In 1974 he had just started Wallace Community College when an older brother decided to leave the company. The father asked sons Ricky and Billy to come home and help with the business. “I knew that one day this would be my career,” says Ricky, who started working summers and part time for Brown at age 13. “But I had planned on attending two years at Wallace and finish with two years at Auburn, and then come here.”
In the fall of 1974, the Brown brothers reported to Ozark headquarters. “After the siblings’ three-decade partnership, Billy left in 2007 to start Brown Products, a separate company that features outdoor power equipment.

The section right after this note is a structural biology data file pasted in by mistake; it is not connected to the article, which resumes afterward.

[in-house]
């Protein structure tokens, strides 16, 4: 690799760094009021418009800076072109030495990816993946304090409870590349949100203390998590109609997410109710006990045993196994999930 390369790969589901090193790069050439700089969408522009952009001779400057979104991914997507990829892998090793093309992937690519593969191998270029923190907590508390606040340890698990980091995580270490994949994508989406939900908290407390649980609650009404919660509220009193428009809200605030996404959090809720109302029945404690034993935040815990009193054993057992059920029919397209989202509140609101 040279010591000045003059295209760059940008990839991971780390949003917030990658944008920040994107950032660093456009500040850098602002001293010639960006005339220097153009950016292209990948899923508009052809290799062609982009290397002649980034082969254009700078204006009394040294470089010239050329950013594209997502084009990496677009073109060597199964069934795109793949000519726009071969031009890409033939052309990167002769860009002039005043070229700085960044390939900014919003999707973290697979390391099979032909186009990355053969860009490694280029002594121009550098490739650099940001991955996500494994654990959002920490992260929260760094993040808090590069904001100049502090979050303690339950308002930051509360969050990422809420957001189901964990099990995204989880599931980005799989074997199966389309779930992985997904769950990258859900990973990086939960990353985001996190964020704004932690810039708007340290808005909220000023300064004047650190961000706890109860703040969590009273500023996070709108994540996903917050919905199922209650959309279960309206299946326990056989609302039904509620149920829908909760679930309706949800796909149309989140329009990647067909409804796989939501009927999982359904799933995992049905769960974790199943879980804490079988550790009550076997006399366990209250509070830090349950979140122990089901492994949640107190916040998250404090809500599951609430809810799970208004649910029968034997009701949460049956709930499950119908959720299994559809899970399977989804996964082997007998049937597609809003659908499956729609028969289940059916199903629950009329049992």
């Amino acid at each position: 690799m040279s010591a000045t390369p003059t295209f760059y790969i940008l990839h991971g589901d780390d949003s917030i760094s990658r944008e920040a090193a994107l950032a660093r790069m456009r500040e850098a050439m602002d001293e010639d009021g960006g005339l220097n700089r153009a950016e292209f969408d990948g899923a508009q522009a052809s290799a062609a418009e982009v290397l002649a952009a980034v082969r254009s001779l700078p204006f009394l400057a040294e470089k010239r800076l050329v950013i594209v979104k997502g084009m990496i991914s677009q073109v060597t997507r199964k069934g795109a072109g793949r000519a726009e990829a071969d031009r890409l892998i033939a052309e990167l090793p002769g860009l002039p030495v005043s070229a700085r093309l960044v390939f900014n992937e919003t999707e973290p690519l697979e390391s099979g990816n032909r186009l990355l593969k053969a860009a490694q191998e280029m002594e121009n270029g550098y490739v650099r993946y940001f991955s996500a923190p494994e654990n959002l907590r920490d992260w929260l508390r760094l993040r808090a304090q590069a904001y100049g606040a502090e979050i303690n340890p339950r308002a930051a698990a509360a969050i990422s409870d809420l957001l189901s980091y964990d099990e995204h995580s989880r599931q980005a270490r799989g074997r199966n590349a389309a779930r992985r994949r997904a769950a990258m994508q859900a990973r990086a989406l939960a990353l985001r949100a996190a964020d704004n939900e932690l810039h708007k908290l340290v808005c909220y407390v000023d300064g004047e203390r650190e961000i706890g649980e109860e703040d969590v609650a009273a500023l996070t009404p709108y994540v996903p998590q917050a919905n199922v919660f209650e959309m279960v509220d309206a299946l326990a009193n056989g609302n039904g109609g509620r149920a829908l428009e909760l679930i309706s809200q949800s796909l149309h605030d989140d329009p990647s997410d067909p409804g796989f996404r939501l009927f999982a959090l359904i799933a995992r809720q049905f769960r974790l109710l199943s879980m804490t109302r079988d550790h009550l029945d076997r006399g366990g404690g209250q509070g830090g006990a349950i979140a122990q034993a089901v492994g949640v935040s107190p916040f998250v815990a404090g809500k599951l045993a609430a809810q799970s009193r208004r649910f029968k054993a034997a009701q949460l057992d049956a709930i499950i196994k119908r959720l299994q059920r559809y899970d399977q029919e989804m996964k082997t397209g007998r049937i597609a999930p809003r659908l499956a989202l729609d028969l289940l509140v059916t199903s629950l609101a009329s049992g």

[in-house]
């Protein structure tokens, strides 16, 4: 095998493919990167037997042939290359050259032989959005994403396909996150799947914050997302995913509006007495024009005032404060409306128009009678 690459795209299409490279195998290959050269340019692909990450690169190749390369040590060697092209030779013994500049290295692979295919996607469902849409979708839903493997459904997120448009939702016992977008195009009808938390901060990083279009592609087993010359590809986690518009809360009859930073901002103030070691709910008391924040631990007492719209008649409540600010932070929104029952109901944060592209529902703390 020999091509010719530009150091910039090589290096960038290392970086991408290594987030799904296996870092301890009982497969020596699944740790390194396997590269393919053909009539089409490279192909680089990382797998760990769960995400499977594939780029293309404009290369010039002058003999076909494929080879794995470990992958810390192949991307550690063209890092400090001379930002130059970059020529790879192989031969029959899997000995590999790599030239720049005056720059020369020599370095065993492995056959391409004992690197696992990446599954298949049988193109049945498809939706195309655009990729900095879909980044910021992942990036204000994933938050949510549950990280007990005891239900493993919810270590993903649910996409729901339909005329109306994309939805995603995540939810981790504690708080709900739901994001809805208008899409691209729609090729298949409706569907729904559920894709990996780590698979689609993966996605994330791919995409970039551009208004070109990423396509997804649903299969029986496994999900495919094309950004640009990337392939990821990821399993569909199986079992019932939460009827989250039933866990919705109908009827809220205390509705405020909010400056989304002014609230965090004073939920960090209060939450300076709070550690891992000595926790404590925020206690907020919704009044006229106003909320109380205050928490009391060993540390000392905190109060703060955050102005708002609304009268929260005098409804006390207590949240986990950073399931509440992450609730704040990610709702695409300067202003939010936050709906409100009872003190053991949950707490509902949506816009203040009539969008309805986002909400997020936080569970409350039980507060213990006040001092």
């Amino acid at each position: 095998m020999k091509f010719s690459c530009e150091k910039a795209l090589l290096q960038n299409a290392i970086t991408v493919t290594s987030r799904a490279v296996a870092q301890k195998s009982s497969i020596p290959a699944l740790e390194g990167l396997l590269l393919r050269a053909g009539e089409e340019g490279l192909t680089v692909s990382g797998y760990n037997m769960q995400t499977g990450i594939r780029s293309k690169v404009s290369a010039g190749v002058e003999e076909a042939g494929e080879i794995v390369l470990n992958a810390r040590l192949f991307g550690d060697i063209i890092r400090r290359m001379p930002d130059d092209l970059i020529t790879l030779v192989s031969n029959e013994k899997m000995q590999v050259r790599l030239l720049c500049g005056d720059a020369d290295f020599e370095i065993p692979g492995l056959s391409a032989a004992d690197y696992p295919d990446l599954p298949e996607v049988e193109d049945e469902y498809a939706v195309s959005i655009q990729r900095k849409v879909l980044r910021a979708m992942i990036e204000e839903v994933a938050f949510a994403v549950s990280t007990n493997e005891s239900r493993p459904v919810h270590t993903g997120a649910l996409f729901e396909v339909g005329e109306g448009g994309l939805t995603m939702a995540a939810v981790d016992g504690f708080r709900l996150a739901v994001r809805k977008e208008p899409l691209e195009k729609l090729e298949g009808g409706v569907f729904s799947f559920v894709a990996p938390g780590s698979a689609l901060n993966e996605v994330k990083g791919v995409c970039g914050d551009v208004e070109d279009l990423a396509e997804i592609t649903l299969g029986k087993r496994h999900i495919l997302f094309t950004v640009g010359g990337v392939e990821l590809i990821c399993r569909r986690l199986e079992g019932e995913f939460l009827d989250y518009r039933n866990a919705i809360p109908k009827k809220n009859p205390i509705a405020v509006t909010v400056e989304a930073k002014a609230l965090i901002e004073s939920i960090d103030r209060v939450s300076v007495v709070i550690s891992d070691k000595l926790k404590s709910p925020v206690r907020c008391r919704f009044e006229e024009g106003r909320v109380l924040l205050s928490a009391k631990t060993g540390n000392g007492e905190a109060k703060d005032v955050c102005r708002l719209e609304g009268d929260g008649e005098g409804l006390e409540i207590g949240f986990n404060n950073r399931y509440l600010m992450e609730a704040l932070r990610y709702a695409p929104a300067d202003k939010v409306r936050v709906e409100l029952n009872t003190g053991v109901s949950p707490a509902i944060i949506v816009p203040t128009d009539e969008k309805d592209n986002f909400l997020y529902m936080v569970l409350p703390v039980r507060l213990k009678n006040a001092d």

At about age 21, Ricky moved into Brown Manufacturing’s sales division. At age 61 he is still there. The company’s heritage is everywhere. Brown lives across the street from the current factory, on the site of the first factory. Another family house, next to the main facility, serves as sales and engineering offices.
And overseeing it all is a CEO who runs the company, according to customers, rarely from a desk. Lasseter Tractor Co., of Moultrie, Georgia, met Ricky about 20 years ago, when he dropped by in a cold call, offering his products. The relationship developed.
“He is a hands-on guy in a world of rapidly dwindling hands-on guys,” says Bryan McDonald, Lasseter’s sales manager. “Ricky owns the company, but if there is a problem in anything — parts, sales, anywhere needed, he is there and he gets in front of it. He’s just a good fella.”